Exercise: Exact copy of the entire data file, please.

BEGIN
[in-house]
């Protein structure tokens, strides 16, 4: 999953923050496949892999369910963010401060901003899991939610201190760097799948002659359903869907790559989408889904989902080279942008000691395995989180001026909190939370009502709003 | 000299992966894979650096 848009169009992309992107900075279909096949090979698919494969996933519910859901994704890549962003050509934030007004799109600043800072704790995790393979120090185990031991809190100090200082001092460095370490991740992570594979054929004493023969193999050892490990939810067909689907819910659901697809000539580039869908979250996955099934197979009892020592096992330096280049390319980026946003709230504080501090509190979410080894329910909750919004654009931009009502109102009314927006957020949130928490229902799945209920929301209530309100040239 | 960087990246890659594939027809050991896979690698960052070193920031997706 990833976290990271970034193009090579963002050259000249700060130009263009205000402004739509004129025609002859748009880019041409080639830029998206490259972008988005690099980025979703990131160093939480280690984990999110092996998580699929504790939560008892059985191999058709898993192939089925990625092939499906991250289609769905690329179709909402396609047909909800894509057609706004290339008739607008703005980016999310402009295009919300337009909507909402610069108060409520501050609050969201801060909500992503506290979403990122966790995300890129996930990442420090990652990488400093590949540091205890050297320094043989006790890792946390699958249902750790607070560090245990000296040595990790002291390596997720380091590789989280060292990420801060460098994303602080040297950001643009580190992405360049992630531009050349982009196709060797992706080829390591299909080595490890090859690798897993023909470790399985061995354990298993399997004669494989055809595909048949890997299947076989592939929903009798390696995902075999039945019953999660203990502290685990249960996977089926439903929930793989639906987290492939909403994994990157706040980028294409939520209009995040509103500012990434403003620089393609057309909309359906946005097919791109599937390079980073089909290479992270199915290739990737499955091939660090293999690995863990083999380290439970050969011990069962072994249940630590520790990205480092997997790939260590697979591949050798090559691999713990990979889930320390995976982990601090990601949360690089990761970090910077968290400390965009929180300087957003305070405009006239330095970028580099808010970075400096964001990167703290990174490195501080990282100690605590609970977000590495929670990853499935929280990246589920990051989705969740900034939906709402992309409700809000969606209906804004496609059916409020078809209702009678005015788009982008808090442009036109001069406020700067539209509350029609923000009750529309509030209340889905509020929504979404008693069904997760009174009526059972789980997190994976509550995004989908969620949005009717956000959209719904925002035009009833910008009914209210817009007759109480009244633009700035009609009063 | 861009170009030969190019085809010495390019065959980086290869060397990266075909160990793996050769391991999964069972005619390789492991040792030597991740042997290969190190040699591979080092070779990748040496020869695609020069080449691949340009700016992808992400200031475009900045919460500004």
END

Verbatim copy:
[in-house]
């Protein structure tokens, strides 16, 4: 999953923050496949892999369910963010401060901003899991939610201190760097799948002659359903869907790559989408889904989902080279942008000691395995989180001026909190939370009502709003 | 000299992966894979650096 848009169009992309992107900075279909096949090979698919494969996933519910859901994704890549962003050509934030007004799109600043800072704790995790393979120090185990031991809190100090200082001092460095370490991740992570594979054929004493023969193999050892490990939810067909689907819910659901697809000539580039869908979250996955099934197979009892020592096992330096280049390319980026946003709230504080501090509190979410080894329910909750919004654009931009009502109102009314927006957020949130928490229902799945209920929301209530309100040239 | 960087990246890659594939027809050991896979690698960052070193920031997706 990833976290990271970034193009090579963002050259000249700060130009263009205000402004739509004129025609002859748009880019041409080639830029998206490259972008988005690099980025979703990131160093939480280690984990999110092996998580699929504790939560008892059985191999058709898993192939089925990625092939499906991250289609769905690329179709909402396609047909909800894509057609706004290339008739607008703005980016999310402009295009919300337009909507909402610069108060409520501050609050969201801060909500992503506290979403990122966790995300890129996930990442420090990652990488400093590949540091205890050297320094043989006790890792946390699958249902750790607070560090245990000296040595990790002291390596997720380091590789989280060292990420801060460098994303602080040297950001643009580190992405360049992630531009050349982009196709060797992706080829390591299909080595490890090859690798897993023909470790399985061995354990298993399997004669494989055809595909048949890997299947076989592939929903009798390696995902075999039945019953999660203990502290685990249960996977089926439903929930793989639906987290492939909403994994990157706040980028294409939520209009995040509103500012990434403003620089393609057309909309359906946005097919791109599937390079980073089909290479992270199915290739990737499955091939660090293999690995863990083999380290439970050969011990069962072994249940630590520790990205480092997997790939260590697979591949050798090559691999713990990979889930320390995976982990601090990601949360690089990761970090910077968290400390965009929180300087957003305070405009006239330095970028580099808010970075400096964001990167703290990174490195501080990282100690605590609970977000590495929670990853499935929280990246589920990051989705969740900034939906709402992309409700809000969606209906804004496609059916409020078809209702009678005015788009982008808090442009036109001069406020700067539209509350029609923000009750529309509030209340889905509020929504979404008693069904997760009174009526059972789980997190994976509550995004989908969620949005009717956000959209719904925002035009009833910008009914209210817009007759109480009244633009700035009609009063 | 861009170009030969190019085809010495390019065959980086290869060397990266075909160990793996050769391991999964069972005619390789492991040792030597991740042997290969190190040699591979080092070779990748040496020869695609020069080449691949340009700016992808992400200031475009900045919460500004």